As Vice-President, he was the chairman of President Ramos' Presidential Anti-Crime Commission (PACC). Estrada arrested criminal warlords and kidnapping syndicates. He resigned as chairman of the PACC on 1997. In 1997 Vice-President Estrada, together with former President Corazon Aquino, Cardinal Jaime Sin, Senator Gloria Macapagal Arroyo and other political leaders, led an anti-charter change rally brought in an estimated half a million people to Rizal Park against the charter change moves by supporters of President Fidel Ramos.
     The 1998 presidential election campaign, like most presidential election campaigns in the Philippines, had hardly anything to do with a contest between political platforms and programs. Estrada’s political strategists and financial backers were aware that a large share of the Philippine electorate, the "masa" (the poor and undereducated masses), were looking for a leadership they could relate to. Estrada’s financial backers designed a campaign strategy that reflected Estrada’s pro-poor image that he had built up throughout his movie career. Central in the was the slogan "Erap para sa Mahirap"(Erap for the poor) that inspired the masses in the hope that Estrada would be the President of and for the masses. Estrada's running mate,   Edgardo Angara, was defeated by Gloria Macapacal-Arroyo.
    Estrada was elected President in 1998 with a wide margin of votes separating him from the other challengers, and was sworn into the presidency on June 30, 1998. Estrada was inaugurated in the historical town of Malolos in Bulacan province in paying tribute to the cradle of the First Philippine Republic. That afternoon the new president delivered his inaugural address at the Quirino Grandstand in Luneta. He assumed office amid the Asian Financial Crisis and with agricultural problems due to poor weather conditions, thereby slowing the economic growth to -0.6% in 1998 from a 5.2% in 1997. The economy recovered by 3.4% in 1999 and 4% in 2000.[12] In 2000 he declared an "all-out-war" against the Moro Islamic Liberation Front and captured it's headquarters and other camps. However, allegations of corruption spawned a railroaded impeachment trial in the Senate courtesy of house speaker Manuel Villar, and in 2001 Estrada was ousted from a coup after the trial was aborted.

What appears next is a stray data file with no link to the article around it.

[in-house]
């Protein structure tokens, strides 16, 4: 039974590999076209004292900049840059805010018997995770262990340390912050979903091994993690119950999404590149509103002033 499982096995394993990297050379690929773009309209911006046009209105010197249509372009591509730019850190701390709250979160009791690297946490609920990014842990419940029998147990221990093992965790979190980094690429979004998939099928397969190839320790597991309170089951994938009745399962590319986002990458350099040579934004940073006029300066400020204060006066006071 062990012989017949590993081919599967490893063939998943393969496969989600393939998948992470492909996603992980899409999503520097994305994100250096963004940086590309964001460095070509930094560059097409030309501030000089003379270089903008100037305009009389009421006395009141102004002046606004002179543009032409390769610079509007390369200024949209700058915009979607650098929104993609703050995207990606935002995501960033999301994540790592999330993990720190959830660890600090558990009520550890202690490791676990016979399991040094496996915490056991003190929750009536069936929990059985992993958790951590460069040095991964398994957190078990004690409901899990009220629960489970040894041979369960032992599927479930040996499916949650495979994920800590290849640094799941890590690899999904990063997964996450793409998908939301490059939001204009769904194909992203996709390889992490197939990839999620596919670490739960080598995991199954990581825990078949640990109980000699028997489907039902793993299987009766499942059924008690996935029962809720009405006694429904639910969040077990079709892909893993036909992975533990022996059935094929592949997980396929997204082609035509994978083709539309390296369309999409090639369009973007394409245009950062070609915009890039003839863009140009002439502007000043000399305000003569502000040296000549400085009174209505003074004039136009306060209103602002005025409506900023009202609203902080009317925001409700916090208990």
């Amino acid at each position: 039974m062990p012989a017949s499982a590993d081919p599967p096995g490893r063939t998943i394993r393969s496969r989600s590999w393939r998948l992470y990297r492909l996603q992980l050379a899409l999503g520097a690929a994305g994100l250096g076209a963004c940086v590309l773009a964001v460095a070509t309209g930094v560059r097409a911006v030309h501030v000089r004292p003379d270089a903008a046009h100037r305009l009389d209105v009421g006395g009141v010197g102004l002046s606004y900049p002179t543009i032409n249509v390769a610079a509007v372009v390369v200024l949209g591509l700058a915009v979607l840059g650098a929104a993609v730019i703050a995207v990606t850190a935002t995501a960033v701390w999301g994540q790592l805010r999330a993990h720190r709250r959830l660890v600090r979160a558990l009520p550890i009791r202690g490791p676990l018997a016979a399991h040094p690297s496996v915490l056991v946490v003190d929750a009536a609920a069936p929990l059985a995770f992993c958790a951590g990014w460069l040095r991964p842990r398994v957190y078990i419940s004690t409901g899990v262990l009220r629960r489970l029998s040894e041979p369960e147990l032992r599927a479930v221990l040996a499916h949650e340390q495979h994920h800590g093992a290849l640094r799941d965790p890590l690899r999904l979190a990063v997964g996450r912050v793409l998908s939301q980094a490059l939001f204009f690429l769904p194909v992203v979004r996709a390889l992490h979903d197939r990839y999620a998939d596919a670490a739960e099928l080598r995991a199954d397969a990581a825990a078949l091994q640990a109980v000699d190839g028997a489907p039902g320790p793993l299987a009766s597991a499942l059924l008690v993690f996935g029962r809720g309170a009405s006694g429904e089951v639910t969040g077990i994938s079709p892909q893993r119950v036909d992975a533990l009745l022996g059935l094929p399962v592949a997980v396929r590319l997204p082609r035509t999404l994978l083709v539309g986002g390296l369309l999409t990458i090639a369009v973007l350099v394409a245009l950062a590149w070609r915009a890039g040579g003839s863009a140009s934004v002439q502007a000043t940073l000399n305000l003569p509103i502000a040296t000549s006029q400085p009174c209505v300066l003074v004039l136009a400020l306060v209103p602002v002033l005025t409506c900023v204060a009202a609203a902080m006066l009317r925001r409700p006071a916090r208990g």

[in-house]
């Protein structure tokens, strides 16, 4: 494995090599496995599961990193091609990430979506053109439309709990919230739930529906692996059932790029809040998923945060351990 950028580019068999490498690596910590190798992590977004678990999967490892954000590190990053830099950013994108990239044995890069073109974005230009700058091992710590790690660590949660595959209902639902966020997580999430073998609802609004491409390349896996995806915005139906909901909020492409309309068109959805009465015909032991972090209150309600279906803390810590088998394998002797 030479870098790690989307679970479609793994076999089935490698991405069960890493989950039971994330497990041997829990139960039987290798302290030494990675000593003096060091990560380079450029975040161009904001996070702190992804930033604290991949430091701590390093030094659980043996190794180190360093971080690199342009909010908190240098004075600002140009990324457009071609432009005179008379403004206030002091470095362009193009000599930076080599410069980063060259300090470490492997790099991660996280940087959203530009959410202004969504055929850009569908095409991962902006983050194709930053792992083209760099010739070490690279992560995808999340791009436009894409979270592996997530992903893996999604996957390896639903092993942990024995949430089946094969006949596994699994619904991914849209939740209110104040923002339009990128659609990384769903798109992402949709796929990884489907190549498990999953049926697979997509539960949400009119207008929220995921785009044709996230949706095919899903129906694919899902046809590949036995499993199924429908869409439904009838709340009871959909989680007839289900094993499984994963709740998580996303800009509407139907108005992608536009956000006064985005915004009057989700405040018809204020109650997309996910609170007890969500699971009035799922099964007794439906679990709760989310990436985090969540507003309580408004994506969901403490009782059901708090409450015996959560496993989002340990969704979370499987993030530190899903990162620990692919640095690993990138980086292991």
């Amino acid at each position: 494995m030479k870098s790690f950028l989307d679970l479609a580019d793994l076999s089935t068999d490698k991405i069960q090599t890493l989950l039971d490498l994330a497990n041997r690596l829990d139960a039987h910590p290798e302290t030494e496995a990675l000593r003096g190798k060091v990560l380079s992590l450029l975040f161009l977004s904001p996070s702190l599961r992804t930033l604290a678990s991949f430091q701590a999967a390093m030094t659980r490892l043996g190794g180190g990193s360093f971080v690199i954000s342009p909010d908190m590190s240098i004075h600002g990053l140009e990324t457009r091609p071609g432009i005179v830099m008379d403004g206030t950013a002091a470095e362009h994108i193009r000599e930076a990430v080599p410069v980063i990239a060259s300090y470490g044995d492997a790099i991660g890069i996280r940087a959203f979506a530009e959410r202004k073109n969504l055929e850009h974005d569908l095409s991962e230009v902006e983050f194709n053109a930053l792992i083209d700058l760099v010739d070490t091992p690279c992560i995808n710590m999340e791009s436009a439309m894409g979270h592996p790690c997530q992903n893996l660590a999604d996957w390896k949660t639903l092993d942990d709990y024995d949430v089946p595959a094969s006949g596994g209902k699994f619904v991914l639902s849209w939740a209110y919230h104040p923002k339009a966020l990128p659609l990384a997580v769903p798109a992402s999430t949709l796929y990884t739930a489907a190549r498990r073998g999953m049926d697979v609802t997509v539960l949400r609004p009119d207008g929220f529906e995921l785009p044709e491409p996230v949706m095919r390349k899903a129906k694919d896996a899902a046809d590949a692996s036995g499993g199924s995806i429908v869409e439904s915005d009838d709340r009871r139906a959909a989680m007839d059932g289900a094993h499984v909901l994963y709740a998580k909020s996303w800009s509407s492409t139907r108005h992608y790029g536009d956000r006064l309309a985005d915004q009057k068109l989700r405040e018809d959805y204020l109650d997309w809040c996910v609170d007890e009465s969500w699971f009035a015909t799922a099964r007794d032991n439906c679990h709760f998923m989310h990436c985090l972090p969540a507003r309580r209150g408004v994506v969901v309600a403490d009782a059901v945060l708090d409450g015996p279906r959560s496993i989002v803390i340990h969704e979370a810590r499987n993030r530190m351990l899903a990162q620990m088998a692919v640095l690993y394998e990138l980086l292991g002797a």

In his Inaugural Address, Estrada said:
     "One hundred years after Kawit, fifty years after independence, twelve years after EDSA, and seven years after the rejection of foreign bases, it is now the turn of the masses to experience liberation. We stand in the shadow of those who fought to make us free- free from foreign domination, free from domestic tyranny, free from superpower dictation, free from economic backwardness."

      In 2000 he declared an "all-out-war" against the Moro Islamic Liberation Front and captured its headquarters and other camps. However, allegations of corruption spawned an impeachment trial in the Senate, and in 2001 Estrada was ousted from a power grab after former Chief Justice Hilario Davide, Jr. allowed the prosecution to walk out of the impeachment court when the Senator Judges voted no in the opening of the second envelope which is not part of the impeachment complaint.
     In 2007, he was sentenced by the special division of the Sandiganbayan to reclusion perpetua for plunder, but was later granted pardon by President Gloria Macapagal-Arroyo.
     In 2013, he became the mayor of the city of Manila. 


Source: Wikipedia